Portsmouth Dockyard had a wealth of sporting talent within its walls, and its employees were involved in Football, Cricket, Cycling, Athletics, Boxing, Golf, Angling, Archery, Tennis, Bowls, Hockey, Sailing and Shooting. The various Departments, factories and shops in the ‘Yard had teams in many different Leagues and Associations in the City in addition to the Dockyard’s own Leagues. My memories of these sports are mainly between 1945­ /1960, although sportsmen employed in the ‘Yard later than this period can be recalled.

In the Portsmouth Football Association Leagues in the 1940s were MCD Sports, (Secretary Sid Oliver), Factory Sports (Len Wilson), Coppersmiths Shop Sports (W H Bates), EEM Dept. (J E Dollery), Plumbers Shop (Fred Phillips), Dockyard Universals (D Black), Ship Fitting Dept. (W Shepherd) MED Apps. (R F Denford), Painting Dept. (G Young), EEM Drawing Offices (L Critchett) and Joiners Sports (B Rees). In the Portsmouth Lads’ League were EEM Dept. (A Wiseman) and MED Apprentices (J Buckingham), with many ‘Dockies’ playing for other teams within these Leagues. The Hampshire Football Association also had representatives and referees within their ranks, from the ‘Yard. A number of teams were affiliated to the Civil Service Sports Association. The Portsmouth Football Association Hon. Secretary was Mr W 0’Brien and the Referees Appointment Secretary was Mr P Faulkner, both were Chargemen of Wood Caulkers.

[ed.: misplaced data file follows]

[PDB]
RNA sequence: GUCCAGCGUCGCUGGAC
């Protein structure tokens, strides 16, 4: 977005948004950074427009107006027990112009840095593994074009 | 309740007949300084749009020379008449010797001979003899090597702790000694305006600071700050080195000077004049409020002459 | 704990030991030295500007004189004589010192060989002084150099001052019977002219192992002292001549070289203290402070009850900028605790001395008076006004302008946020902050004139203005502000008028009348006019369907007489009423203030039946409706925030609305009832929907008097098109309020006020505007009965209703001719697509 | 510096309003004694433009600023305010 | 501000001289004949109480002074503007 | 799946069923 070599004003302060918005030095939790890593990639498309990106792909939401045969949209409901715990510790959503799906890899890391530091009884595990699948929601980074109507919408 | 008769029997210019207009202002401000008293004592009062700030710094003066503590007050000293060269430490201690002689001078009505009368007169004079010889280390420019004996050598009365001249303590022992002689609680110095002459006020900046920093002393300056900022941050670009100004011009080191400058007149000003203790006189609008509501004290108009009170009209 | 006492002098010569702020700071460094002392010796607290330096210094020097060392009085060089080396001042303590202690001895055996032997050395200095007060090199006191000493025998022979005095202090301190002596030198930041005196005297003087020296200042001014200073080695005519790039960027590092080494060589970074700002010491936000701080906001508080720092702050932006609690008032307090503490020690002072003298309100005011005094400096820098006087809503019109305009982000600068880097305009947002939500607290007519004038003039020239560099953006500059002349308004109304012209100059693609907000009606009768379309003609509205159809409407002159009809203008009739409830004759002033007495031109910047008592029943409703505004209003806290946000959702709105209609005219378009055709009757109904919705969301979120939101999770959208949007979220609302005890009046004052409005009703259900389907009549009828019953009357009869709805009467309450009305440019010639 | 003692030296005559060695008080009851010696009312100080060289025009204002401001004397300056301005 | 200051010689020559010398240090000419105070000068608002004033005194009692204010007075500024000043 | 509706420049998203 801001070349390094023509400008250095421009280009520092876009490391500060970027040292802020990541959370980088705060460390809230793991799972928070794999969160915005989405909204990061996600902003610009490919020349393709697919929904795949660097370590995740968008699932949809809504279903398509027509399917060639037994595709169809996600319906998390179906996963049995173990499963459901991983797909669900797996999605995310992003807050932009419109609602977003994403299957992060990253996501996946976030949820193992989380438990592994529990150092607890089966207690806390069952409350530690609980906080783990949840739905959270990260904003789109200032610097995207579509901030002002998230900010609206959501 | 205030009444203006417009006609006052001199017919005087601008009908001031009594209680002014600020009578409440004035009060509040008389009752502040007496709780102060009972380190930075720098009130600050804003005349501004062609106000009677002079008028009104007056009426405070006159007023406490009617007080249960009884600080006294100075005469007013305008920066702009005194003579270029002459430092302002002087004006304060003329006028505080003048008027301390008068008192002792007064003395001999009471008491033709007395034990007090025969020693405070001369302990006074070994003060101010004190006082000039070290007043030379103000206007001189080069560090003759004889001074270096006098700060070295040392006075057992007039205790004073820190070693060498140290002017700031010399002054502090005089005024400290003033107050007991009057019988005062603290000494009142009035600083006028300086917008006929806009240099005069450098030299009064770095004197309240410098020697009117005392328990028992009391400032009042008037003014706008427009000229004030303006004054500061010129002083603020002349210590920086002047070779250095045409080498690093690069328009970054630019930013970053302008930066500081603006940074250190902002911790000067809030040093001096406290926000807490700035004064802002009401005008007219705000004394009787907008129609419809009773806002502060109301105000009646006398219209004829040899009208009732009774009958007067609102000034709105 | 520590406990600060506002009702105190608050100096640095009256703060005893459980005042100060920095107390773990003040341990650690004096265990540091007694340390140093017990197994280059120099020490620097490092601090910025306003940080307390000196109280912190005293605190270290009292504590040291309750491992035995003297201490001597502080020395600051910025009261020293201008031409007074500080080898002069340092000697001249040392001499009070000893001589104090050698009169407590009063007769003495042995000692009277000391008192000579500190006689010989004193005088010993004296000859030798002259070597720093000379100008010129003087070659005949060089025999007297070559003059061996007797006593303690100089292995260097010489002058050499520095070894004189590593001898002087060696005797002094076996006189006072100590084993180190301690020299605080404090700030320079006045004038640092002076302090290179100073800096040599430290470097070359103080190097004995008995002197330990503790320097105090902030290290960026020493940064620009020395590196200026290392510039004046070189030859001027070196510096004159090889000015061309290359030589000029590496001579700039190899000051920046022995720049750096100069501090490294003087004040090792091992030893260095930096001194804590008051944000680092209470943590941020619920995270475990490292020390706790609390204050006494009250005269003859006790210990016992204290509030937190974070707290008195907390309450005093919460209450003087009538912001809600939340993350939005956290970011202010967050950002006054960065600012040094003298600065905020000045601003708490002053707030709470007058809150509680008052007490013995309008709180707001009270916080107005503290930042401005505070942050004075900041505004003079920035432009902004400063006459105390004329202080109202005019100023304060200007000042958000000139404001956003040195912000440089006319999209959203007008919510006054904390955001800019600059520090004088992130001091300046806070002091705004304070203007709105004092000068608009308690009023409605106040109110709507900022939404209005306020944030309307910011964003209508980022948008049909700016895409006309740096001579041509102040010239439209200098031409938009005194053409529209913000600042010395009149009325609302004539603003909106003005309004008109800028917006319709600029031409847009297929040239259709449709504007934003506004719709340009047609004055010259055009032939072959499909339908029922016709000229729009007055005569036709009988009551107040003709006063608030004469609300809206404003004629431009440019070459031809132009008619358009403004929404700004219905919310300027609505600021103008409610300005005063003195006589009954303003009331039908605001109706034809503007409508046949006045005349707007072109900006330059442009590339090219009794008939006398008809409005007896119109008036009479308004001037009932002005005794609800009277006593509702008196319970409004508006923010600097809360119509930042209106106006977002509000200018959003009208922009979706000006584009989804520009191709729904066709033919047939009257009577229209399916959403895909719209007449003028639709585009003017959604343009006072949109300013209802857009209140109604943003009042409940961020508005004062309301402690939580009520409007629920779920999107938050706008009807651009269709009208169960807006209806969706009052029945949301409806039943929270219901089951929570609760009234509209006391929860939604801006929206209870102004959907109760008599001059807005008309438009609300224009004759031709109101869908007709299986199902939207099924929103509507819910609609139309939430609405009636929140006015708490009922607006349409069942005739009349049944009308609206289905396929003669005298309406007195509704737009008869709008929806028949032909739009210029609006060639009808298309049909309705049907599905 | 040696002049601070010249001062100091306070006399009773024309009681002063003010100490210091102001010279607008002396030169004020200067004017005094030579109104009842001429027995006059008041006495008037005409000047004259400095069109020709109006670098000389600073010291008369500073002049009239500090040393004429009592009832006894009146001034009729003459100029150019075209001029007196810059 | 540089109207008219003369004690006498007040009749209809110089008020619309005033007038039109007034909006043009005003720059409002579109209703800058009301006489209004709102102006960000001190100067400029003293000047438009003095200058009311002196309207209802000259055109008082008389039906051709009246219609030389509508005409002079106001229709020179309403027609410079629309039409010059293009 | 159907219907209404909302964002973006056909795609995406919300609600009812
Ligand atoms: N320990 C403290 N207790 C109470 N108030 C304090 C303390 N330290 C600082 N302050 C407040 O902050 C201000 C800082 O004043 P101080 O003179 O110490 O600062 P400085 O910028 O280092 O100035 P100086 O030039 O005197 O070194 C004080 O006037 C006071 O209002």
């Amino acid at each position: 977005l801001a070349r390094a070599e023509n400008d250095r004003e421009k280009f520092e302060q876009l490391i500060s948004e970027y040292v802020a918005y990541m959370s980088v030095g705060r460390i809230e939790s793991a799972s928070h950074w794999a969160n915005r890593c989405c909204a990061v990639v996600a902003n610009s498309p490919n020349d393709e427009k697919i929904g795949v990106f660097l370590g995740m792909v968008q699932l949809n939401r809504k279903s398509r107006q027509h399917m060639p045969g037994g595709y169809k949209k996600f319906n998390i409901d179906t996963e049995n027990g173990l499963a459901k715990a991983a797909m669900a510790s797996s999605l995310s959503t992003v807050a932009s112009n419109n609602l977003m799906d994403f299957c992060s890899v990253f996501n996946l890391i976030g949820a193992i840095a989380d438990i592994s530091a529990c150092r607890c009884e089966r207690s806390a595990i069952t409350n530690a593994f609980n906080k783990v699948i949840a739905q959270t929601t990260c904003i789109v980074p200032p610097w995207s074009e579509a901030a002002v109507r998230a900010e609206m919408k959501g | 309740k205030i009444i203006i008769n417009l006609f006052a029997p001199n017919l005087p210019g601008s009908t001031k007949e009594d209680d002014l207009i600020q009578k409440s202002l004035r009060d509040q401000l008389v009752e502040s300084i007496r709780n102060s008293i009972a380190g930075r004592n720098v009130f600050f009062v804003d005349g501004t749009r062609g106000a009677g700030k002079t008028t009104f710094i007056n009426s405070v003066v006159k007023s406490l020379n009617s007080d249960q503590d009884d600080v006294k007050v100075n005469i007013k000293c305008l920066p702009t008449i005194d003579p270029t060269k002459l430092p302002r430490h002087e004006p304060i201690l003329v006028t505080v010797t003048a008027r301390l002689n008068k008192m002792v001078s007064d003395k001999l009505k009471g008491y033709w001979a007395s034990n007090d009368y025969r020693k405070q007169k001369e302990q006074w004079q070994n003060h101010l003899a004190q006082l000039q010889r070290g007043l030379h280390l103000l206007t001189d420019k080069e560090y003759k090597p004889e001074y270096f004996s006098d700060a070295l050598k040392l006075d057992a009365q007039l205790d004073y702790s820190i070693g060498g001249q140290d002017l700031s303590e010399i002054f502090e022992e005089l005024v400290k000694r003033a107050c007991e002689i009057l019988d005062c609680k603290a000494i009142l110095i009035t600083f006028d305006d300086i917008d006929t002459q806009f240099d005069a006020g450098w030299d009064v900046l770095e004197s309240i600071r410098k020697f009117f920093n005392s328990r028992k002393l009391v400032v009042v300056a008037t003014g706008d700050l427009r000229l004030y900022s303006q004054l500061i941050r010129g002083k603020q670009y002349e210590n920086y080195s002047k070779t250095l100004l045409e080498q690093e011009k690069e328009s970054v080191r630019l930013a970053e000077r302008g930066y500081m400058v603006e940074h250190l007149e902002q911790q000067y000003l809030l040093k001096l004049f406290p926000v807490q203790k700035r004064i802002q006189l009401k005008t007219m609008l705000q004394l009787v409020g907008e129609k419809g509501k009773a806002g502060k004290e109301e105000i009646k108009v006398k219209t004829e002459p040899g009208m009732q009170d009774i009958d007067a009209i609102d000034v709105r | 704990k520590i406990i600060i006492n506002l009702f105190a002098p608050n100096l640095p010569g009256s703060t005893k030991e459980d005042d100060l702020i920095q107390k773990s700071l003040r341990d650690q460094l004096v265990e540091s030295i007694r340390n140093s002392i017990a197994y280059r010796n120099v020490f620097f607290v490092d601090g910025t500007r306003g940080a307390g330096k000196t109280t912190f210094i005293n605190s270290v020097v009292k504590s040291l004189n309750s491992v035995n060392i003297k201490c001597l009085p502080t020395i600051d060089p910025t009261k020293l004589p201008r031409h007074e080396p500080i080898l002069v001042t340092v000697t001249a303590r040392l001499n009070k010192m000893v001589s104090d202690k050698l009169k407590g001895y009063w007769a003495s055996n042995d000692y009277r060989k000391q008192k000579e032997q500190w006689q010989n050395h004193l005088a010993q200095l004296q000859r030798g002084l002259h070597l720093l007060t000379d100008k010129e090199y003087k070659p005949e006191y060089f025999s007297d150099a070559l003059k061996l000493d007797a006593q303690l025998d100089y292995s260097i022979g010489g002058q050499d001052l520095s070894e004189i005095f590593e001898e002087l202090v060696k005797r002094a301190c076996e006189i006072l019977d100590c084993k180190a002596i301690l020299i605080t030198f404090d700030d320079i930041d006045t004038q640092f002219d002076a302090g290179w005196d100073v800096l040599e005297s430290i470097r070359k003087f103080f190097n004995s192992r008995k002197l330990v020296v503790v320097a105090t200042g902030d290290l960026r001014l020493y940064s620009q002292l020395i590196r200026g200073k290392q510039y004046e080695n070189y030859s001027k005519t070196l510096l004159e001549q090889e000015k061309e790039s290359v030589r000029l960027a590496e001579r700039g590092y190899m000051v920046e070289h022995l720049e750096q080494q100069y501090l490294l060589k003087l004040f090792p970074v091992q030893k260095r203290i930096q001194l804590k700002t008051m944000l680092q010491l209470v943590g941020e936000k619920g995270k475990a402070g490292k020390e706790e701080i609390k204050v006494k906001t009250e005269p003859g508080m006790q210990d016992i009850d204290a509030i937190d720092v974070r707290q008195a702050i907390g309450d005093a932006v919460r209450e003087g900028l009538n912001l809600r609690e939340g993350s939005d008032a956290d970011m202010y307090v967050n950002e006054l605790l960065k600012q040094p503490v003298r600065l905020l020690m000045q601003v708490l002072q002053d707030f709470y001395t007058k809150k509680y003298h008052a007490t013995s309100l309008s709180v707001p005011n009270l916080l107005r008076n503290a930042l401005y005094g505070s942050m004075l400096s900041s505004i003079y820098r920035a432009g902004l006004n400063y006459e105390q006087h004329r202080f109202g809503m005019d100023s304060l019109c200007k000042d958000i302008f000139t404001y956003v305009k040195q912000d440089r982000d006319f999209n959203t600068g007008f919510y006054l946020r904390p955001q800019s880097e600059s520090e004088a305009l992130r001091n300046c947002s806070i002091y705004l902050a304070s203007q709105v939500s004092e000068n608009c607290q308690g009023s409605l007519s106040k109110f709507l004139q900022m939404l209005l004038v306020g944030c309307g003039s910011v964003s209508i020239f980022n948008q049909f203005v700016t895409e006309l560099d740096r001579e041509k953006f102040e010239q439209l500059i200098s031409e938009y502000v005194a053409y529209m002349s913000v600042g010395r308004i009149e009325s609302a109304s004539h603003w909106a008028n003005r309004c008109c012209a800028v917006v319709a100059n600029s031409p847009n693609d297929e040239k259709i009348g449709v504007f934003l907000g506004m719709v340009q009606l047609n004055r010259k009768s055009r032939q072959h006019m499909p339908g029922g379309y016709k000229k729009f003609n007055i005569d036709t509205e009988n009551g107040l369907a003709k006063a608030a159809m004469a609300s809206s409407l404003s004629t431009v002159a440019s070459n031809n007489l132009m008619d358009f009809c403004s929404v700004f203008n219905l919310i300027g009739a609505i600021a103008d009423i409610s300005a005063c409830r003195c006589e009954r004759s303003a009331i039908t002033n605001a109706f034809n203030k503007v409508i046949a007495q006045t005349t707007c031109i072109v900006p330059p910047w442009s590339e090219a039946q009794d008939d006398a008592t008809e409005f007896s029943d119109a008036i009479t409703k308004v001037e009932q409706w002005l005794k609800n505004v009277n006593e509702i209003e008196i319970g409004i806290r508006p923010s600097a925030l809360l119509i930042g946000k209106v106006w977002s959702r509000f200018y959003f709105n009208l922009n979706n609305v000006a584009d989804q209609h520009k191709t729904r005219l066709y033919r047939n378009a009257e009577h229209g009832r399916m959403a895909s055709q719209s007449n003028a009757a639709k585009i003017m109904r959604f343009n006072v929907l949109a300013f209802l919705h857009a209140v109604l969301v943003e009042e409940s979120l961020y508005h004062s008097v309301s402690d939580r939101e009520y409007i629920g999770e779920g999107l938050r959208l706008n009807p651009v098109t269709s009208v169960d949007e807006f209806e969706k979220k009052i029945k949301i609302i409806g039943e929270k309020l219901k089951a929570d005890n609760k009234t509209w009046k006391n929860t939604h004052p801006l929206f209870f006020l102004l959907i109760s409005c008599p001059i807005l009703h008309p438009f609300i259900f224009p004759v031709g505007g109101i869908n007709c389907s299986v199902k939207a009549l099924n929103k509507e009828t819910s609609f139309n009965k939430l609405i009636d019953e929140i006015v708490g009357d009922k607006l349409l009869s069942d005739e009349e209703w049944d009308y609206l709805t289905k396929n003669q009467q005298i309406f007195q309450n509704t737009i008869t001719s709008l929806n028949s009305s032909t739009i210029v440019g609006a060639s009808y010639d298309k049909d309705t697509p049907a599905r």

The Cricket fraternity had their own Dockyard League with three divisions and the League also entered the Lord Mayor’s Knockout Competition. The teams in the League were as follows:­

Division I Naval Stores Sports EEM SCE (Supt. Civil Engineers) Boiler Dept. Wellburns (Welders and Burners) Painting Dept

Division II Ship Shop Joiners Factory Sports Coppersmiths Garage Sports (Transport Section)

Division III Pneumatic Plant Torpedo Department Plumbers Smithery Sports Foundry Sports

A knock out competition within the League was also held, with the final played onthe No. 1 pitch at the Civil Service Sports ground at Hilsea, the League being affiliated to the Civil Service Sports Association. A select Dockyard Cricket League

representative team occasionally played other organisations, including the Portsmouth Supporters Club and the Admiralty Signal and Radar Establishment at Haslemere.

Cyclists in the days before the War included Alf Muggeridge (a Chargeman of Shipwrights) and Bert McGuigan. After the war Paddy Mulally and Dave Fleming were among those prominent in the Sport.

Athletics were well represented, the leading administrator in Portsmouth at that time being Andy Gibbs (Shipfitter) the Hon. Secretary of the Portsmouth Athletic Club but also its athletes included:

Peter Blenkinsopp (Engine Fitter), Clive Nethercott (Joiner), David Gardner (Shipfitter), Gordon Chaffey (Engine fitter), Arnold Bradley (Shipfitter), Alan Keel (Shipwright) and Orien Young (Electrical fitter).

Several of these athletes were successful in major championships and gained National titles. A Portsmouth Dockyard team of sprinters won the Sir Patrick Hastings Challenge Shield at the British Workers Sports Associations Championships when representing the AEU Portsmouth District. The team in 1950 was J Hawker, A A Bradley, J W Chaffeyand T D Finnigan, all from the ‘Yard. Brother A Gibb was team manager. The event was the One Mile Medley Relay; L Radice an MCD draughtsman won the high jump that year as a member of the ATA.